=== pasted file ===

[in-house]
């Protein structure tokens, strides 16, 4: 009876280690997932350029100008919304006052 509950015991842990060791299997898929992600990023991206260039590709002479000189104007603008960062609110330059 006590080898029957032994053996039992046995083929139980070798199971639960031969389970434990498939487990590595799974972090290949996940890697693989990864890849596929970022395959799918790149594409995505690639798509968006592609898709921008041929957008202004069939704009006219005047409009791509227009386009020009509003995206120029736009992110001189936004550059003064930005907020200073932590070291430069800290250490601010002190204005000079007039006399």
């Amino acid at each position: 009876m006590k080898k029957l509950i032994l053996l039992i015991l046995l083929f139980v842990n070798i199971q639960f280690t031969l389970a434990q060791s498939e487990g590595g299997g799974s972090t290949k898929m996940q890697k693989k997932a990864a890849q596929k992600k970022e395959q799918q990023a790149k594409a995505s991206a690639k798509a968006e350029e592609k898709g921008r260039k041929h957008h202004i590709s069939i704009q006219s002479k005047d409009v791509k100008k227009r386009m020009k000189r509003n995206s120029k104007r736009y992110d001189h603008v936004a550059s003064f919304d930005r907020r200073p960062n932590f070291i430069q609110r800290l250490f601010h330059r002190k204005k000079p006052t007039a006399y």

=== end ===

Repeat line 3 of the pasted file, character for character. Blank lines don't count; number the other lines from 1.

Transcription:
């Amino acid at each position: 009876m006590k080898k029957l509950i032994l053996l039992i015991l046995l083929f139980v842990n070798i199971q639960f280690t031969l389970a434990q060791s498939e487990g590595g299997g799974s972090t290949k898929m996940q890697k693989k997932a990864a890849q596929k992600k970022e395959q799918q990023a790149k594409a995505s991206a690639k798509a968006e350029e592609k898709g921008r260039k041929h957008h202004i590709s069939i704009q006219s002479k005047d409009v791509k100008k227009r386009m020009k000189r509003n995206s120029k104007r736009y992110d001189h603008v936004a550059s003064f919304d930005r907020r200073p960062n932590f070291i430069q609110r800290l250490f601010h330059r002190k204005k000079p006052t007039a006399y």